Agile methods rest significantly on prior experience and research on teamwork and team effectiveness. That research is accumulated in many books, seminars and off-site team-building programs. However, when I searched for lists of skills related to teamwork, I was surprised to discover there wasn’t much good reference information. The list I have created here is decidedly my own opinion and doesn’t rest on systematic research. That said, you will find that these items correlate well with what is out there. If I was to re-write this article, I would probably emphasize “Respect” more, and possibly place it first in the list. I hope this list can be a foundation for Agile teams and managers to help improve team effectiveness. By the way, this is probably the single most consistently popular article on my blog!
I’ve been researching teamwork lately. I just finished reading “The Discipline of Teams” by Katzenbach and Smith which is an HBR summary of their much more substantial book “The Wisdom of Teams”. I decided that it would be good to be able to describe the essential skills an individual needs to acquire in order to work effectively in a team. First stop, Google and a search of “list of teamwork skills”.
Strangely, not much turned up on the first page. The best result I found, “7 Essential Skills for Teamwork”, is a now-defunct page from a public elementary school web site. So, here’s my adaptation of their list:
Active listening is a skill that allows a person to completely focus on the communication of another person including both verbal and non-verbal aspects. Active listening requires the ability to not think of your own responses until after a person has finished speaking. One simple way of doing this is to echo what a person is saying in your silent internal voice. When someone says “I think we should build a new gimbal on the widget”, you are saying exactly the same thing in your own mind. Active listening also requires that you request clarification, often by rephrasing what a person has said and asking if you have understood correctly.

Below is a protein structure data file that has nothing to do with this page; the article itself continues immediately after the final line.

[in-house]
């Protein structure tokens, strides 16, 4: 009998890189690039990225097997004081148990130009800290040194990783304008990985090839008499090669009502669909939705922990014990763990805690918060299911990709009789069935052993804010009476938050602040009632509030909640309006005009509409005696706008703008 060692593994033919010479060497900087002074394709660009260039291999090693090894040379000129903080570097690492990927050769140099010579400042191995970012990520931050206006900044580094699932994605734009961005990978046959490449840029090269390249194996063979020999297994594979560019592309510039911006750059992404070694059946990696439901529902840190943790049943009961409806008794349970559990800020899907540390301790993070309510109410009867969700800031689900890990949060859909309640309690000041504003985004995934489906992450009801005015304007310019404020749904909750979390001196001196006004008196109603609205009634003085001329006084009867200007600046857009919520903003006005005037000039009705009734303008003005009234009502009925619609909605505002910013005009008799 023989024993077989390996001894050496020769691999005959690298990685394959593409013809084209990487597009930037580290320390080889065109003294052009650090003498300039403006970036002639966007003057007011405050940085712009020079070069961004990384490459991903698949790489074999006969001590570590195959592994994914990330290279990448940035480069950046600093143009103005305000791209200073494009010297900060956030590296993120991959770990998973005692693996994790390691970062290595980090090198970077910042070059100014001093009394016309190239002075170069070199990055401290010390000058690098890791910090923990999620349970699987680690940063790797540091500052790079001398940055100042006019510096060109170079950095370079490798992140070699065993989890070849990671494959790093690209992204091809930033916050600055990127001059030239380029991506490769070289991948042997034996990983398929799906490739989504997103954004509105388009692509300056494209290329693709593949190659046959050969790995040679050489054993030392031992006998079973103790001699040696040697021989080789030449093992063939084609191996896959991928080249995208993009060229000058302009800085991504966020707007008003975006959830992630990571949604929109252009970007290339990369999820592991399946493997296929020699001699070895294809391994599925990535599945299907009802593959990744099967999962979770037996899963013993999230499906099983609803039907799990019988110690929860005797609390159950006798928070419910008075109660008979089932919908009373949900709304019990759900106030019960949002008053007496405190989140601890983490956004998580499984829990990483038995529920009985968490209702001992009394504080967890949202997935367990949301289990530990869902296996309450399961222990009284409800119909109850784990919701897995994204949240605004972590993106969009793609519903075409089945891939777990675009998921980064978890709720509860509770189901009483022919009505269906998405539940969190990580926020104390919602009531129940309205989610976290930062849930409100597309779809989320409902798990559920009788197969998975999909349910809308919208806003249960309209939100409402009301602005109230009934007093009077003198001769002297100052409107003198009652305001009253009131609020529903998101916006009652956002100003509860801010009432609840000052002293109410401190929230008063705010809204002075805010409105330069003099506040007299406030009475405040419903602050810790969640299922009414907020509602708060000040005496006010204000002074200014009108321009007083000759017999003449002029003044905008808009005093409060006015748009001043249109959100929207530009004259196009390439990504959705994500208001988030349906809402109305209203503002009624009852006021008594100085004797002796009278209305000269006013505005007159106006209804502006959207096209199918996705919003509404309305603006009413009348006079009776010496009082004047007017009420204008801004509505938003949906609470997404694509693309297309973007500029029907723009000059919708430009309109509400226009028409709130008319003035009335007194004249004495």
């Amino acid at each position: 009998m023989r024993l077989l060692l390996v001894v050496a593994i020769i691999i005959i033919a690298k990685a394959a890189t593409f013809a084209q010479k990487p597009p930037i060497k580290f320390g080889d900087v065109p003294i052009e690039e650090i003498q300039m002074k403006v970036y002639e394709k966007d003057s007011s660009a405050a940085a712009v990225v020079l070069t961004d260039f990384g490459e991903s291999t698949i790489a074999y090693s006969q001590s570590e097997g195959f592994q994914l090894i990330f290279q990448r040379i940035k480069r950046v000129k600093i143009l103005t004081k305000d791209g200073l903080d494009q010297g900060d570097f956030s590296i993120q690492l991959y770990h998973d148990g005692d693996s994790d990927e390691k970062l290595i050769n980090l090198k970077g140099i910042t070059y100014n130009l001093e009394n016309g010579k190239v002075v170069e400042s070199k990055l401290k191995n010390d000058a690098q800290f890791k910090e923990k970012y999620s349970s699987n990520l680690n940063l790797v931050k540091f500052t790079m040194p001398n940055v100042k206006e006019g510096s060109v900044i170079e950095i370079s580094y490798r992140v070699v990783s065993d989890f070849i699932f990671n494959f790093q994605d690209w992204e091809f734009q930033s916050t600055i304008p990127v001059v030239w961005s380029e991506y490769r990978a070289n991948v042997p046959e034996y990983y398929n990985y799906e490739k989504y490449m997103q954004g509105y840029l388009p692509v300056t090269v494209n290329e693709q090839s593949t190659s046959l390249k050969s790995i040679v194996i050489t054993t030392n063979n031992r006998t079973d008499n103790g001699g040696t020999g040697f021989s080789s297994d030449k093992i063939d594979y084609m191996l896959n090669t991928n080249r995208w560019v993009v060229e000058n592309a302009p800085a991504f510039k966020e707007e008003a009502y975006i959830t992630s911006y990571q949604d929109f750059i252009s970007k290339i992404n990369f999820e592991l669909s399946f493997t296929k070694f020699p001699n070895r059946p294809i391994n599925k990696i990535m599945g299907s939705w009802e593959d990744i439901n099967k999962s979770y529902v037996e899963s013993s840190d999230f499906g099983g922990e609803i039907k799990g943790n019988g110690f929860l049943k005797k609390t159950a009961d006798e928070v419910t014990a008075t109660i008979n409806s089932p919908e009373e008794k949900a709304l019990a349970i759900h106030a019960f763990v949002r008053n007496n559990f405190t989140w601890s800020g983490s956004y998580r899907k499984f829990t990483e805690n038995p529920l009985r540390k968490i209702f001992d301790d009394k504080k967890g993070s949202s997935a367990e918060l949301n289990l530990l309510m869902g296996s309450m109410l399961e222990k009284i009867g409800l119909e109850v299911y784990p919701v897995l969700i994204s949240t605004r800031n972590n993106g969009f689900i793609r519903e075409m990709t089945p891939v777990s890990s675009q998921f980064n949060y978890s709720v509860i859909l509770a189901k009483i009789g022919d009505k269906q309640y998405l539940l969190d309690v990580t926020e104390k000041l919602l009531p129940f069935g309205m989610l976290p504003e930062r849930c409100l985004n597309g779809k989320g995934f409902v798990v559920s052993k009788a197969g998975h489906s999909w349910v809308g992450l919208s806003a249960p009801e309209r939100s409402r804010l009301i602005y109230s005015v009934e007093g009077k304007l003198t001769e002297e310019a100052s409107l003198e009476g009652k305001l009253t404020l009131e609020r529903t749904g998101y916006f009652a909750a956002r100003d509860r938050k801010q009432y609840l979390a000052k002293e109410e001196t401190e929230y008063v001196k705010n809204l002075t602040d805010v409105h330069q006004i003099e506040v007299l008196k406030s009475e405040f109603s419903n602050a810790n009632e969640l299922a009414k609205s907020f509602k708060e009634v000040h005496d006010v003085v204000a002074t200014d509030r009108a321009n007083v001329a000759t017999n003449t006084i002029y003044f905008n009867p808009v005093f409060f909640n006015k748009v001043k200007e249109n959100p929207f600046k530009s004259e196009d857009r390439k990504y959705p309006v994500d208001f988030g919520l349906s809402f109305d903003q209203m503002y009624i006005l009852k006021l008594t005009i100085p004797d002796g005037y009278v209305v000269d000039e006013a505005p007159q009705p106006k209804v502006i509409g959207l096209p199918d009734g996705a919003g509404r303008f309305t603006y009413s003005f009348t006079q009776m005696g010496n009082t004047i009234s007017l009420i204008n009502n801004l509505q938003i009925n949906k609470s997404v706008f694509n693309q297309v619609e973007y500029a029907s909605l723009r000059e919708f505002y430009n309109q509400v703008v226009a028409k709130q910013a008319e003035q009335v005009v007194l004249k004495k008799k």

Being able to frame and express questions effectively helps us understand and integrate knowledge into our own mental model of the world, or even to modify our mental model. Asking questions is easy. Asking good questions is much harder. We need to use an appropriate set of words and tone of voice so that we do not alienate or offend the recipient of the question. For example, asking “why did you do that?” will often put people on the defensive since they will assume that you mean you disagree with their actions. Instead, saying “I do not understand the reason you did that. Could you please explain it to me?” can be a much more gentle way of getting to the same information.
When presenting an idea or position, being able to logically support it is important to exploring the truth of it. This includes being able to share your assumptions or axioms, the data you are basing your argument upon, and the logical sequence of reasoning to reach your conclusion. Being able to avoid fallacious logical methods is also important.
Showing respect includes acknowledging the fundamental human value of the existence of your teammates, and being able to step back from your own understanding of the world to acknowledge the legitimate nature of the perspective that other people have. This does not mean that you have to let teammates get away with inappropriate behavior. In fact, respect for your teammates will allow you to support them in behaving in ways that are in alignment with their fundamental nobility as human beings.
Offering help and actually following through with real assistance are aspects of helping. When you suspect that a team member is struggling with something, you offer to help both verbally and with your actions. This can take the form of offering information, offering emotional support, offering to assist with problem-solving, or actually taking action to do an activity together. When we help someone, we share their burden.
Sharing our knowledge, time, skills or physical resources are all aspects of sharing. Sharing among team members is focused on those things which will help a team reach its goals. This is similar to helping except that it tends to be more of a transaction than an ongoing activity. The transaction is that you give a gift and then the other person uses that gift to meet their needs. Sharing does not require reciprocity. If you share something with another person, you should not expect that that person will return the gift at any time in the future.
It’s probably obvious, but in order to effectively be on a team, you need to participate! Participation itself is mostly obvious: do work with the other team members. However, there are also some less obvious aspects of it. You are not participating when the team is having a discussion, you find it boring, so you check your email. You are not participating when the team makes a decision and you abstain from helping to execute the decision because you disagree. You are not participating in a work team when you are mentally checked out because of a crisis at home.
All of these skills are critical teamwork skills. For Agile teams, where typically the teamwork demands are very high, these skills can and should be consciously and systematically promoted and developed.
[This article was originally published on Agile Advice on 12-Oct-2009]
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